What does a writing day look like for you? Do you have a set regime that you like to follow?
I’m not over-prescriptive about exactly how and when I write any more. I don’t always set myself daily word counts, for instance, although sometimes they are very helpful. I found that if I was rigid about reaching a target I was sometimes writing rubbish and it didn’t seem worth it. The only thing that matters is that every day should bring a book a little bit closer to completion. That might just mean a flash of insight into a character’s motivation or improving knowledge of how lifeboats operated in the 1940s. At the moment I’m marking up some early chapters of my work in progress in fountain pen, something I haven’t used for years. I’ve written quite a lot of new material and am fascinated by the way the change of medium is revealing things about the characters.
Increasingly I know I need peace and quiet to work in: when I first started I could write almost anywhere, with children in the room, the radio on, etc. But now I like a quiet room of my own. It doesn’t always have to be my study: it can be a warm sofa with the dog snoozing next to me if that helps the words flow.
After her beloved grandmother Rozenn’s death, Morane is heartbroken to learn that her sister is the sole inheritor of the family home in Cornwall—while she herself has been written out of the will. With both her business and her relationship with her sister on the rocks, Morane becomes consumed by one question: what made Rozenn turn her back on her?
When she finds an old letter linking her grandmother to Brittany under German occupation, Morane escapes on the trail of her family’s past. In the coastal village where Rozenn lived in 1941, she uncovers a web of shameful secrets that haunted Rozenn to the end of her days. Was it to protect those she loved that a desperate Rozenn made a heartbreaking decision and changed the course of all their lives forever?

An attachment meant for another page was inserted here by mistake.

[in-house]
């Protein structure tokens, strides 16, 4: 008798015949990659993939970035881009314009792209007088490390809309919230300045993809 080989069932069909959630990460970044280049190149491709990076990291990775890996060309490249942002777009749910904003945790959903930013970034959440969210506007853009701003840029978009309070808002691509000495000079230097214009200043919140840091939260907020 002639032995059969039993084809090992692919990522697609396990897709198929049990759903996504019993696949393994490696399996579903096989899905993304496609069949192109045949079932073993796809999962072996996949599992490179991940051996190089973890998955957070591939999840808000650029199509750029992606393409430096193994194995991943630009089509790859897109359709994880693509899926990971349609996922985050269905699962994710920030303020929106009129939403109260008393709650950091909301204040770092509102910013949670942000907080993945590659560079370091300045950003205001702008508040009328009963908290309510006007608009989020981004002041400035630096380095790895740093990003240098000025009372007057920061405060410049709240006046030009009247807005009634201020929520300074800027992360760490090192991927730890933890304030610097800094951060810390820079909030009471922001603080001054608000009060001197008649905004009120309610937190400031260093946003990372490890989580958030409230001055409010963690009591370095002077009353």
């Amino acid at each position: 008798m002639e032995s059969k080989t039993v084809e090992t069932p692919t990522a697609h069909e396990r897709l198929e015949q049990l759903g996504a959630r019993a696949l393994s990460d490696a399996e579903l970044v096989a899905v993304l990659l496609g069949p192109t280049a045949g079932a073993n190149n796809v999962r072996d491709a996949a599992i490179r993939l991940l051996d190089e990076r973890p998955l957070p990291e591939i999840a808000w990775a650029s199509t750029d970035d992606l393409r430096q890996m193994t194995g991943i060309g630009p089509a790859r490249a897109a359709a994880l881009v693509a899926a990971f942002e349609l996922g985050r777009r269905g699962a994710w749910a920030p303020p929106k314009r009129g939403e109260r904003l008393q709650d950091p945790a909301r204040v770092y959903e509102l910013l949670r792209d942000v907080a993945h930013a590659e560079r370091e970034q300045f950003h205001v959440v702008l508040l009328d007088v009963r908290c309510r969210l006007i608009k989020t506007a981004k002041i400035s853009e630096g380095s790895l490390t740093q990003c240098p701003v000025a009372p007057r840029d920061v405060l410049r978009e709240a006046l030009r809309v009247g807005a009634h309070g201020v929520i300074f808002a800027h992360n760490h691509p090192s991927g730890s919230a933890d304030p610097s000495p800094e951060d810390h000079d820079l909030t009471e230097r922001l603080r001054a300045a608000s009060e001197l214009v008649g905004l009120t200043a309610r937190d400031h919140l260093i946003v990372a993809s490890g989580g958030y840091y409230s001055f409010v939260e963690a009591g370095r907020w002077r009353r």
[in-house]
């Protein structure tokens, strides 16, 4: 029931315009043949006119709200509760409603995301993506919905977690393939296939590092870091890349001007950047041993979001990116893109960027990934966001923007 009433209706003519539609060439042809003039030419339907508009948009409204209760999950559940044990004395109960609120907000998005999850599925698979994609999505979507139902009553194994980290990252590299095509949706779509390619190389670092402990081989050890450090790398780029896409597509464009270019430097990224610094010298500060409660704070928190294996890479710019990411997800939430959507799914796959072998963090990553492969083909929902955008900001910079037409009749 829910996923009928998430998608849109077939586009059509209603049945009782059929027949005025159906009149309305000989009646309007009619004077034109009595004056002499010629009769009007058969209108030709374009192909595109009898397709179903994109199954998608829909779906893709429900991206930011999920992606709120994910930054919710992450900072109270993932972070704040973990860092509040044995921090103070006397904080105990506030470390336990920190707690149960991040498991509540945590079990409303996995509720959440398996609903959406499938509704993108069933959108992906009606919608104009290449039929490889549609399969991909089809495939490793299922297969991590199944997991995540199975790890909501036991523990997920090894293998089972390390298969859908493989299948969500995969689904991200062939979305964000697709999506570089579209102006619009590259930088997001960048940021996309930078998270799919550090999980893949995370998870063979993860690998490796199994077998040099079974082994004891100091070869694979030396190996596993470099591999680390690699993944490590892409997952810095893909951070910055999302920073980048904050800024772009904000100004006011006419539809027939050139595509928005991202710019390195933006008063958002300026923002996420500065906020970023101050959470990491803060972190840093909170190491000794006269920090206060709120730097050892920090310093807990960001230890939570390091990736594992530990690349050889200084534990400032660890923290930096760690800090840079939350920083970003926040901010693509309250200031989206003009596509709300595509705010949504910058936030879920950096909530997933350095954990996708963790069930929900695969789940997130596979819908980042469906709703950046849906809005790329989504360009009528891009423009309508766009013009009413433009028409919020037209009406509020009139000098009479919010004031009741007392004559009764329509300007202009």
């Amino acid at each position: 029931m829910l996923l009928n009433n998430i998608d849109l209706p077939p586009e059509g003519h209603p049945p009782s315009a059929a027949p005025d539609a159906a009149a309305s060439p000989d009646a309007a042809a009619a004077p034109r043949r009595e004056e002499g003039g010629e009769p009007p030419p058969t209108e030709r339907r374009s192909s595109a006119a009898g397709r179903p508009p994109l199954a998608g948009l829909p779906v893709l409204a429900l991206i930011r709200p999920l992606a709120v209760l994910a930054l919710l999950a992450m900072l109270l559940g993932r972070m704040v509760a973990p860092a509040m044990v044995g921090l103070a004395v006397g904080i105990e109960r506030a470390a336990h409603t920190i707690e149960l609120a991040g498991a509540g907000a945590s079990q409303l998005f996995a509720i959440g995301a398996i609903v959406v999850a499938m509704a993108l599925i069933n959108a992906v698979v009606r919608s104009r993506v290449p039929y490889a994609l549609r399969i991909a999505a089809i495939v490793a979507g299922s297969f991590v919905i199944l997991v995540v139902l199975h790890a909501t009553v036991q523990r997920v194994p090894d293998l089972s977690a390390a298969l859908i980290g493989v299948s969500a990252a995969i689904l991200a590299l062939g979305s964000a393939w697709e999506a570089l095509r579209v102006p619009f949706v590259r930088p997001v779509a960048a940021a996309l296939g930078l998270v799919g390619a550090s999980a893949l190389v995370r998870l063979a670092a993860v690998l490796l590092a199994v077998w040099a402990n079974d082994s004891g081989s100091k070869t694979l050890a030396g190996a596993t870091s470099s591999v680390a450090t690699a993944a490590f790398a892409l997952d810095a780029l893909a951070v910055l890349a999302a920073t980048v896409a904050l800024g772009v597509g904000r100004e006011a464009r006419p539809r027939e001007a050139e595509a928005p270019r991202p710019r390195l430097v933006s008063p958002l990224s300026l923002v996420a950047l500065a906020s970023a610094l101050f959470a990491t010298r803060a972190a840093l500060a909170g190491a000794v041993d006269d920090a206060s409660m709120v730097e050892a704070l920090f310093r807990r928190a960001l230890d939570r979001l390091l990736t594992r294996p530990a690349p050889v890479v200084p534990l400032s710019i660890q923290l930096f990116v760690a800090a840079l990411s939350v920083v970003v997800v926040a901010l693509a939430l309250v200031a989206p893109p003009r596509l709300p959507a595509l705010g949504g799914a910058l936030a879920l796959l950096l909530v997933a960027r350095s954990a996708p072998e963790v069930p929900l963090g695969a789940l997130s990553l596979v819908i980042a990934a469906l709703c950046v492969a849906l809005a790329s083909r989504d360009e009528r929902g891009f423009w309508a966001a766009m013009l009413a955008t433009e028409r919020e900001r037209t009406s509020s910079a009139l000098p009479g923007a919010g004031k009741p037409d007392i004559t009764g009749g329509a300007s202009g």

Morane goes in search of the truth but the truth can be painful. Can she make her peace with the past and repair her relationship with her sister?
ABOUT THE AUTHOR:
Eliza Graham’s novels have been long-listed for the UK’s Richard & Judy Summer Book Club in the UK, and short-listed for World Book Day’s ‘Hidden Gem’ competition. She has also been nominated for the Baileys Women’s Prize for Fiction and the Walter Scott Prize for Historical Fiction.
Her books have been bestsellers both in Europe and the US.
She is fascinated by the world of the 1930s and 1940s: the Second World War and its immediate aftermath and the trickle-down effect on future generations. Consequently she’s made trips to visit bunkers in Brittany, decoy harbours in Cornwall, wartime radio studios in Bedfordshire and cemeteries in Szczecin, Poland. And those are the less obscure research trips.
It was probably inevitable that Eliza would pursue a life of writing. She spent biology lessons reading Jean Plaidy novels behind the textbooks, sitting at the back of the classroom. In English and history lessons she sat right at the front, hanging on to every word. At home she read books while getting dressed and cleaning her teeth. During school holidays she visited the public library multiple times a day.
Eliza lives in an ancient village in the Oxfordshire countryside with her family. Not far from her house there is a large perforated sarsen stone that can apparently summon King Alfred if you blow into it correctly. Eliza has never managed to summon him. Her interests still mainly revolve around reading, but she also enjoys walking in the downland country around her home and travelling around the world to research her novels.
Win 3 x Paperback copies of You Let Me Go by Eliza Graham (Open to UK / USA only)
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Make sure you visit the other blogs joining the tour to learn more about You Let Me Go.